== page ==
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See discussions, stats, and author profiles for this publication at: Multiple Giftedness in Adults: The Case of Polymaths Chapter · January 2009 DOI: 10.1007/978-1-4020-6162-2_42 CITATIONS 3 READS 5,671 1 author: Some of the authors of this publication are also working on these related projects: Vaccination Markers View project Autoimmunity View project Robert Root-Bernstein Michigan State University 227 PUBLICATIONS 2,867 CITATIONS SEE PROFILE All content following this page was uploaded by Robert Root-Bernstein on 23 May 2014. The user has requested enhancement of the downloaded file.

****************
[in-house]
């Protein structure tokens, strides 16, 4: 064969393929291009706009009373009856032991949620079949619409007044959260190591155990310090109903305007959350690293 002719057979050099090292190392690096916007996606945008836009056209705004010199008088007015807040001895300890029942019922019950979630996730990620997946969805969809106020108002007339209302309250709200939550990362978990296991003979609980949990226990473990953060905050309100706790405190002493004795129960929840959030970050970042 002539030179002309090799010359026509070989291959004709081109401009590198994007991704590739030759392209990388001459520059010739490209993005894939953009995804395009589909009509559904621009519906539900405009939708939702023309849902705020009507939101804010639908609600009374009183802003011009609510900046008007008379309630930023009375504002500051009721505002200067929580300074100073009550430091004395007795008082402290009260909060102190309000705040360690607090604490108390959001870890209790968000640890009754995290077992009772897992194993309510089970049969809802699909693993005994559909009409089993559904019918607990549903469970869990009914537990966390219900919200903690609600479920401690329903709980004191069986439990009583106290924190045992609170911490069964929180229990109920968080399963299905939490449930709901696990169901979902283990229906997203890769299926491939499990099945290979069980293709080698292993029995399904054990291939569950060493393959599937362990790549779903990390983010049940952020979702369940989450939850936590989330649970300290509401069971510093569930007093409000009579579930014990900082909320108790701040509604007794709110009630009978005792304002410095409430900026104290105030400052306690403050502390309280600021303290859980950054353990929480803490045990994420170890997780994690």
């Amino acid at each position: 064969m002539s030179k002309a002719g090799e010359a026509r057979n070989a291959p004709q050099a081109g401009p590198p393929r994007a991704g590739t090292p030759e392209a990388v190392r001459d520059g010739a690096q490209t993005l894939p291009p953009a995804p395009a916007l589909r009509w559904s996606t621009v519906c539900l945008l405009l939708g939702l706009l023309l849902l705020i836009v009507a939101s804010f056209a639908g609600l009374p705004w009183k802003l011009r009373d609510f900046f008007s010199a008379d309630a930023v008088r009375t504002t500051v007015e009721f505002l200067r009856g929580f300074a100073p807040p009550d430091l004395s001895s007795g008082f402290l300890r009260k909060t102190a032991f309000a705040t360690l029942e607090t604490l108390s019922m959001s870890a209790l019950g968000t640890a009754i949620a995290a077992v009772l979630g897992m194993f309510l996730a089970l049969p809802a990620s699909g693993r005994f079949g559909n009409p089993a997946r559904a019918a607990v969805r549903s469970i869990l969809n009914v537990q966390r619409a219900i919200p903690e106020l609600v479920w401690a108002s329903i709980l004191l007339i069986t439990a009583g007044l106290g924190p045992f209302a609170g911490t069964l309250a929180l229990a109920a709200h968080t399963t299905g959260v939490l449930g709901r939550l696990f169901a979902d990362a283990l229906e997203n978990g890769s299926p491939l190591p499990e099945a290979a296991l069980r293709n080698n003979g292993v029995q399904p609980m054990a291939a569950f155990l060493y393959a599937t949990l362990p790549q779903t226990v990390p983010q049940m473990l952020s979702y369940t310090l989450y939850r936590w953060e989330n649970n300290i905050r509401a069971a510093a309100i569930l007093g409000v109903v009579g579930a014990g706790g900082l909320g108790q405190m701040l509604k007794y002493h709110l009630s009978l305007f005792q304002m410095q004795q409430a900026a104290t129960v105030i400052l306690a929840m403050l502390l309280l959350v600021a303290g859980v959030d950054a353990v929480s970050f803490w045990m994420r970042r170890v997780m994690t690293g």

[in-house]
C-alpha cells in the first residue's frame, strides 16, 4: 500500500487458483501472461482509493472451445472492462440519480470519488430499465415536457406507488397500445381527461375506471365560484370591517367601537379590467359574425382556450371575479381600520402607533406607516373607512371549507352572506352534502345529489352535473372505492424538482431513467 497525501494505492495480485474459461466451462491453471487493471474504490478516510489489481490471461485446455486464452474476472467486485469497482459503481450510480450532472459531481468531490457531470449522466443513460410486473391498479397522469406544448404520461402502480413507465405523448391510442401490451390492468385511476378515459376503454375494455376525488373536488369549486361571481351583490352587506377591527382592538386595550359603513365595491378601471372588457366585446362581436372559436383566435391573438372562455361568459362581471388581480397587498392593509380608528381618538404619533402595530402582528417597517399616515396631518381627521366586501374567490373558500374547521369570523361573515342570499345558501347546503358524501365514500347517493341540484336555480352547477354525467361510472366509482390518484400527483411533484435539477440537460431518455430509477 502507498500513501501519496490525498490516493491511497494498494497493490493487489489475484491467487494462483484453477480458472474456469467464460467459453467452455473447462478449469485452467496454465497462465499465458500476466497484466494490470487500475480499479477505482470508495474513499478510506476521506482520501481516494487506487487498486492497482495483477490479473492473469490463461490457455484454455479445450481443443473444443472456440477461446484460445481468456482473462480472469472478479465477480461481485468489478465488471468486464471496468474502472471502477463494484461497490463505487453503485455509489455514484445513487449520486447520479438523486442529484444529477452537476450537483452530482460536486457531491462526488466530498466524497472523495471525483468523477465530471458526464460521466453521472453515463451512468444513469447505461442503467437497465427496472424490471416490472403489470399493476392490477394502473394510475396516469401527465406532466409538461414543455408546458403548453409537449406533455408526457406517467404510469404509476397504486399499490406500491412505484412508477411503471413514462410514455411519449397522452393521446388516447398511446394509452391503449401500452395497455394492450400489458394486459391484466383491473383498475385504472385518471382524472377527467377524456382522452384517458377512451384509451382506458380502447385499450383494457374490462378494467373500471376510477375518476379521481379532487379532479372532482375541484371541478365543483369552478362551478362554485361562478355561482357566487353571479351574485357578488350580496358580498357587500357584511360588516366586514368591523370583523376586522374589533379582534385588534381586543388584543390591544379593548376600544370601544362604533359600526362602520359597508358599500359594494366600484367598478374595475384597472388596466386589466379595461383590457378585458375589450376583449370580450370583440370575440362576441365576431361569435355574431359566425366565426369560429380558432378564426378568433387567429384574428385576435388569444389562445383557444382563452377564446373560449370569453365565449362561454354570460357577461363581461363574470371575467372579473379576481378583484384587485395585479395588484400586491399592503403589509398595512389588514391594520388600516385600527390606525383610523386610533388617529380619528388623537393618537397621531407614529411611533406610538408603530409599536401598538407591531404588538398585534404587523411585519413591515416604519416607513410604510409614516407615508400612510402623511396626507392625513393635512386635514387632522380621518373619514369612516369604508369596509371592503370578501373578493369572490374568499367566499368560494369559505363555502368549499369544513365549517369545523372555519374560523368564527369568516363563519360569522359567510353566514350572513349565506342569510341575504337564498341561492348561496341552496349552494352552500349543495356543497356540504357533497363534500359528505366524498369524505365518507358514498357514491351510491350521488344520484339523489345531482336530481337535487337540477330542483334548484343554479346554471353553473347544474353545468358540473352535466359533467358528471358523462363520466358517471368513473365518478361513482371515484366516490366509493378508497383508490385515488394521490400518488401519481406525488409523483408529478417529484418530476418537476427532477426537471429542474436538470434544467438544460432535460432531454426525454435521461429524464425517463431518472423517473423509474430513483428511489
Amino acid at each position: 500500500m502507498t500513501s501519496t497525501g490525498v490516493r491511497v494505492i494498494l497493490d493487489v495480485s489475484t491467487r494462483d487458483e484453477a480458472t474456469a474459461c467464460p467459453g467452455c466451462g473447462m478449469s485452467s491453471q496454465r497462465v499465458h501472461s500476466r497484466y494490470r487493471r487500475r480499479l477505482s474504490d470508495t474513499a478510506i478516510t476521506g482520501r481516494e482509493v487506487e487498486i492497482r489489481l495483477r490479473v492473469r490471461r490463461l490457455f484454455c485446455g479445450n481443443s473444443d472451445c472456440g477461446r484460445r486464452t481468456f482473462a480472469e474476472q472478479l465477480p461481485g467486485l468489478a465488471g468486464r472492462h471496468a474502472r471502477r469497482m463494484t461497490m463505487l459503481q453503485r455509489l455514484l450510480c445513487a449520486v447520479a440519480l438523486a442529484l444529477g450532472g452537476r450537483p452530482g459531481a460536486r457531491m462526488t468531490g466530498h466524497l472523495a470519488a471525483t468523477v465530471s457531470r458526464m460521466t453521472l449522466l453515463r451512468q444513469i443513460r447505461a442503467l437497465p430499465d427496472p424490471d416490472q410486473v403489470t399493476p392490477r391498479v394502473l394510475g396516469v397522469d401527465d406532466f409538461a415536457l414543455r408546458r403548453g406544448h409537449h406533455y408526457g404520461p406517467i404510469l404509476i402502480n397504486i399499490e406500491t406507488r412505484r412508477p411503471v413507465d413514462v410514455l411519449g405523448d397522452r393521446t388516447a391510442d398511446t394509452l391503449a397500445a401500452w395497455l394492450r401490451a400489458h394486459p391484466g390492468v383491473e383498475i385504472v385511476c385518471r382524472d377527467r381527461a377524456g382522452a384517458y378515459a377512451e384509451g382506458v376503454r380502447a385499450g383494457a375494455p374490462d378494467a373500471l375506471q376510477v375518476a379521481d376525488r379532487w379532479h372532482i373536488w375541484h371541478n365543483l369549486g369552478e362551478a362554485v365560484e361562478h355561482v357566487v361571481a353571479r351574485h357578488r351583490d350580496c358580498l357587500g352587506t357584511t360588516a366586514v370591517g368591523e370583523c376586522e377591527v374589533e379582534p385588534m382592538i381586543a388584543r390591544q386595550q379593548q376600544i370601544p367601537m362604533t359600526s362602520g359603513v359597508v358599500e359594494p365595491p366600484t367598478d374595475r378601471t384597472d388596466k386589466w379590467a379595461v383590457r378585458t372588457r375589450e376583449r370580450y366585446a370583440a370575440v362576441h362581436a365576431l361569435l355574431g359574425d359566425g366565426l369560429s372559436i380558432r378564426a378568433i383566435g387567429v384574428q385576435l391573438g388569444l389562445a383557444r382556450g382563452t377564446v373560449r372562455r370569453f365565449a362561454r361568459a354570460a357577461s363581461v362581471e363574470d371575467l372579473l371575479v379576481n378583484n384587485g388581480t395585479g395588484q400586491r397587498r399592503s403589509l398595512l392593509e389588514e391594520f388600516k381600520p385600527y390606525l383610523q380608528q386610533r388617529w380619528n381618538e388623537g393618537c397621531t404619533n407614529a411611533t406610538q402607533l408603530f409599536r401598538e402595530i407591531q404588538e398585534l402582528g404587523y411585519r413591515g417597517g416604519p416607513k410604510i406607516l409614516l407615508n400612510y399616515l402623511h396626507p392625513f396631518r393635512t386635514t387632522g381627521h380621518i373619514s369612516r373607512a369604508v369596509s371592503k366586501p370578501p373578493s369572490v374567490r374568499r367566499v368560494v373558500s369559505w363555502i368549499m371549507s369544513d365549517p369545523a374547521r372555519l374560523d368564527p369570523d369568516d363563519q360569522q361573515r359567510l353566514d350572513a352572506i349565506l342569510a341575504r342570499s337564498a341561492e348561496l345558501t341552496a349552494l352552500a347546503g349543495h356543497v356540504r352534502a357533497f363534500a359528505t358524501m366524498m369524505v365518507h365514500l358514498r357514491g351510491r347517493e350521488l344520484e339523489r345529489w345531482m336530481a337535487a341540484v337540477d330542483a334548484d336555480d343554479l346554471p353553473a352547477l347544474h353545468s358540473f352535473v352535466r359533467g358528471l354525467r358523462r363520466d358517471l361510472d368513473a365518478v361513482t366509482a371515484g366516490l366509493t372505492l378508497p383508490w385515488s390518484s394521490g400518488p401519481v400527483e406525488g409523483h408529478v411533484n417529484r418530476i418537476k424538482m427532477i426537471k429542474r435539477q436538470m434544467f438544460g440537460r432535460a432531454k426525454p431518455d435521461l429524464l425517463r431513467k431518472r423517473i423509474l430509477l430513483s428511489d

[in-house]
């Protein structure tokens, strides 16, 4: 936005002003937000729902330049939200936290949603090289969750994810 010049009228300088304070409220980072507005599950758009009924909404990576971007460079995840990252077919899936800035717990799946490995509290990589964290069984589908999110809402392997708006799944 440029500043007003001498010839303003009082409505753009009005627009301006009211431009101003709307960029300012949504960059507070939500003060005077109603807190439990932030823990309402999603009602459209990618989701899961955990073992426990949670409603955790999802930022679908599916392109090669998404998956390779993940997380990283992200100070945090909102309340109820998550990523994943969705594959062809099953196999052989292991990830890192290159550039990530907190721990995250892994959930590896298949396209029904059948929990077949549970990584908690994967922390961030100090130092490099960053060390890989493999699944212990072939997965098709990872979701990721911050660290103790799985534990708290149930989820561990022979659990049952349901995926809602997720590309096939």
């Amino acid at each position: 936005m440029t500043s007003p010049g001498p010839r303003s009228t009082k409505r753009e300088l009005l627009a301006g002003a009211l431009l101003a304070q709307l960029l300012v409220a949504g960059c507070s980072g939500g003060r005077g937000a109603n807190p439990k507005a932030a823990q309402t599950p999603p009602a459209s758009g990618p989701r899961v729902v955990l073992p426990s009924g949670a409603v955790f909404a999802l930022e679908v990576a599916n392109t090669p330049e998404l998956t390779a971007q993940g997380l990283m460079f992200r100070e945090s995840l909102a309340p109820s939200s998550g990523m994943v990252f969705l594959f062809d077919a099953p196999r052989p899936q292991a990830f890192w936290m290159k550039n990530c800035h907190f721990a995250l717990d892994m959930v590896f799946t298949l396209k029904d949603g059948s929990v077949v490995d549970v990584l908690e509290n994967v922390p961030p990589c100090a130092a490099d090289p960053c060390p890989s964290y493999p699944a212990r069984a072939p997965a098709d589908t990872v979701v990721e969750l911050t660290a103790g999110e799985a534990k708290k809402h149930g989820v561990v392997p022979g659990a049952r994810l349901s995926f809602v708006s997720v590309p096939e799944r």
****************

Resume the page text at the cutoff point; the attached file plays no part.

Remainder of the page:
Book Shavinina 9781402061615 Proof2 December 2, 2008 01 02 03 04 05 06 07 08 09 10 11 12 13 14 15 16 17 18 19 20 21 22 23 24 25 26 27 28 29 30 31 32 33 34 35 36 37 38 39 40 41 42 43 44 45 46 47 48 49 Chapter 42 Multiple Giftedness in Adults: The Case of Polymaths Robert Root-Bernstein Abstract Creativity researchers often assert that spe- cialization is a requirement for adult success, that skills and knowledge do not transfer across domains, and that the domain dependence of creativity makes gen- eral creativity impossible. The supposed absence of in- dividuals who have made major contributions to mul- tiple domains supposedly supports the specialization thesis. This chapter challenges all three legs of the specialization thesis. It describes individuals who have made major contributions to multiple domains; reviews prior literature demonstrating polymathy among cre- ative adults; and presents data from an ongoing study of literature, science, and Nobel laureates in economics that confirms this creativity–polymathy connection. Keywords Polymathy · Polymaths · Creativity · Spe- cialization thesis · Domain dependence of creativity · General creativity · Multiple domains · Creative adults Introduction Whether gifted adults are generally or particularly cre- ative and what the relationship of polymathy to gifted- ness may be are contentious issues for cognitive psy- chologists (Amabile, 1996; Gardner, 1993; Baer, 1998; Sternberg, Grigorenko, & Singer, 2004; Kaufman & Baer, 2005). The main issue being debated in the field is whether people are generally creative or specifi- cally creative. Many psychologists assert that individ- uals can contribute to only one specialized profession or domain (Carey & Spelke, 1994; Feist, 2005; Gard- R. Root-Bernstein ( B ) Michigan State University, East Lansing, MI, USA ner, 1983; Gardner, 1999; Karmiloff-Smith, 1992). The reasons specialization is thought to be required are diverse. Some psychologists suggest that the detailed knowledge and skills that must be acquired to con- tribute creatively to a discipline are too great for any individual to master more than one set in a lifetime. Others propose that non-overlapping and cognitively different types of intelligence are required to excel in different fields of endeavor and the likelihood of inher- iting or developing multiple types of intelligences to the level necessary to be creative is vanishingly small.

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